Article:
Your Money: Put simply, in plain English, some finance products don't make sense

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The Independent Online

The familiar is often reassuring, but in personal finance, some things never change - and here the familiar is more likely to breed contempt.

The familiar is often reassuring, but in personal finance, some things never change - and here the familiar is more likely to breed contempt.

Even though the financial services industry has become almost righteous about the move towards plain English in the small print of its products, Which? magazine is not convinced that everyone is complying. Last week, it complained to the Advertising Standards Authority that Barclaycard's latest marketing brochure is misleading.

The row concerns Barclaycard's 0 per cent rate on balance transfers and the fact that users only qualify if they spend a further £50 a month at least on the card. The rate on these purchases is 14.9 per cent, not 0 per cent, and customers can't clear this debt until they've paid back all of the original balance transfer. Which? says this isn't made clear in the brochure.

Barclaycard argues that half of all consumers who switch a balance to another card continue to spend, so this £50 is easily attainable. But even though the company may spell out several times in the marketing literature that the rate of interest is higher on purchases - and can argue, therefore, that its brochure isn't misleading - customers are still being encouraged to run up further debts.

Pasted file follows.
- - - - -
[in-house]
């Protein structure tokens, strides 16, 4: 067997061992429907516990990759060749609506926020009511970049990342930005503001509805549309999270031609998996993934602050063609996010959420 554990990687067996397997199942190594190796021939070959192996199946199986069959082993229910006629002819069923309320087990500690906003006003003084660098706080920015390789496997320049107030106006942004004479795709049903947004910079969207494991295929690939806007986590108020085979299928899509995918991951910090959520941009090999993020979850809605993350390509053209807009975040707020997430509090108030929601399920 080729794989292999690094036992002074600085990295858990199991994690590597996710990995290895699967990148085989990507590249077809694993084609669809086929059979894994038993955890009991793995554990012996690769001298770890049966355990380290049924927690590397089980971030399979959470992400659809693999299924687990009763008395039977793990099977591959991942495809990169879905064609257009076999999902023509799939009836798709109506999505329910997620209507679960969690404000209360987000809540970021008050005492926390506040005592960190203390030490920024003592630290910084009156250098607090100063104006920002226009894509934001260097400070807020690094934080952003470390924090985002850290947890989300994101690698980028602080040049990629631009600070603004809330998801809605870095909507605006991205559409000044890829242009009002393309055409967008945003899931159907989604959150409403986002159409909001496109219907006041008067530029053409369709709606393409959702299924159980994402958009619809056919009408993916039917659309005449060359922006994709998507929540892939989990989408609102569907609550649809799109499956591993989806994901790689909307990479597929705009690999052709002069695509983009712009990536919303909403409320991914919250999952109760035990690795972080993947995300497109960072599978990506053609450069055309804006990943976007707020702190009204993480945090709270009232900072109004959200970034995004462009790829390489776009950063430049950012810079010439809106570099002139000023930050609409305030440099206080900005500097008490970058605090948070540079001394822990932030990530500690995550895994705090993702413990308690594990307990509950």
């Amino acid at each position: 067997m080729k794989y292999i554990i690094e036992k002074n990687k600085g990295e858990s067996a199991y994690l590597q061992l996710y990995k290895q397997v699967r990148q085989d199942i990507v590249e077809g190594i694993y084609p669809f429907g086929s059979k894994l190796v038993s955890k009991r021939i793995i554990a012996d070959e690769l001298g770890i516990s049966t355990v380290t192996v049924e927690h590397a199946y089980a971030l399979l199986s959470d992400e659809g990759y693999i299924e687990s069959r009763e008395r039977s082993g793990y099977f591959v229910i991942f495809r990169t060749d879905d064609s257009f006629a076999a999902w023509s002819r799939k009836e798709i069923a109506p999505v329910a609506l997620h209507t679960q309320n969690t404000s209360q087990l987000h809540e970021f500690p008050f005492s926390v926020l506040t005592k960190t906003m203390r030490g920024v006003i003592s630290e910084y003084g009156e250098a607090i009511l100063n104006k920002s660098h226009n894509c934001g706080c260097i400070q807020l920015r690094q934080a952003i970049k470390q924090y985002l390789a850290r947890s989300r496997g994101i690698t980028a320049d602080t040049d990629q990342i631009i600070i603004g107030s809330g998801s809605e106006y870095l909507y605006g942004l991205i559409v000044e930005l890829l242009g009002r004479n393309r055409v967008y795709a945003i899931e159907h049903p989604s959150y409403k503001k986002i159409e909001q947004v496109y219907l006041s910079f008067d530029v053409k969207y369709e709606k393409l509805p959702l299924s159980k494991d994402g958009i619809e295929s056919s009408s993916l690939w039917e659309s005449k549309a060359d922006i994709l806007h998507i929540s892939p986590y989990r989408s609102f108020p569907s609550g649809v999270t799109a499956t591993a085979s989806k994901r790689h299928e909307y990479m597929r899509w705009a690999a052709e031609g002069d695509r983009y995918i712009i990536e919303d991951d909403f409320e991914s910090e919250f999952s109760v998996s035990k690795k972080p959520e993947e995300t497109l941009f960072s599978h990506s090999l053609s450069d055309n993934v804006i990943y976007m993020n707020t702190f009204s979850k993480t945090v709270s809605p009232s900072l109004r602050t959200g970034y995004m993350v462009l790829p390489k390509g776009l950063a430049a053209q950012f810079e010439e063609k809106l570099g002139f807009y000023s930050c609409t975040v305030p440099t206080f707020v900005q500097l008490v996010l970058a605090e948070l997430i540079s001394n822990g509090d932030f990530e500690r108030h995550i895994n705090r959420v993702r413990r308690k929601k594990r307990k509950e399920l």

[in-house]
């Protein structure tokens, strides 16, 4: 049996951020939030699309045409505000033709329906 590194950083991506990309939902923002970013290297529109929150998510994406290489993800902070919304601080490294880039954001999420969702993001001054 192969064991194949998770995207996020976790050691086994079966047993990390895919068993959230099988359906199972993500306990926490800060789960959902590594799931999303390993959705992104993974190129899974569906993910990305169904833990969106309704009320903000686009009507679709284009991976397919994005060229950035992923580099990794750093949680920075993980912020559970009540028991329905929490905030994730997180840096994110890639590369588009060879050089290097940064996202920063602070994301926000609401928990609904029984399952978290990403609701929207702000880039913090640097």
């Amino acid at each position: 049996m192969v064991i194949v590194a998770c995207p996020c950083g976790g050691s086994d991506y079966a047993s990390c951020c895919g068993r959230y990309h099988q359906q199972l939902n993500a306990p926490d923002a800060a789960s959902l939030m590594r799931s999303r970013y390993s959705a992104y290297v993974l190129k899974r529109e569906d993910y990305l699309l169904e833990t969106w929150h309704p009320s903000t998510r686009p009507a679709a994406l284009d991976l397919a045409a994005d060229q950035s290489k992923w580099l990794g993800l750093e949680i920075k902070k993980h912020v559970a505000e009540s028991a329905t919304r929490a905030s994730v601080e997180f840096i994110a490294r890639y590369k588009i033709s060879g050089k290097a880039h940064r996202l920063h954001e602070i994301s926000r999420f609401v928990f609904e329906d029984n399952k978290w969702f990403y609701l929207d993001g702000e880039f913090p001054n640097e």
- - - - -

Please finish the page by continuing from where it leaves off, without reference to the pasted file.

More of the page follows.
National Savings & Investments (NS&I) also did its best to demonstrate last week that some things never change. While several new providers have launched competitive savings accounts in recent years, leaving traditional providers with poor rates trailing in their wake, NS&I has launched a new savings account with - guess what? - low rates of interest. Savings of between £100 and £999 will earn just 1 per cent interest, compared with the 4.3 per cent on offer from ING Direct.

No amount of revamping tired old products can mask the problem that an essentially unattractive offer remains, and NS&I is simply showing how far out of touch it is. Consumers increasingly shop around for competitive deals; there is no longer any need to opt for complicated and misleading products, or those that aren't good value. But we do have to look out for number one, checking whether we can get a better deal - on credit cards, savings accounts, insurance or mortgages.

And it's also wise to remember never to sign on the dotted line if you don't fully understand what you are putting your name to.

m.bien@independent.co.uk

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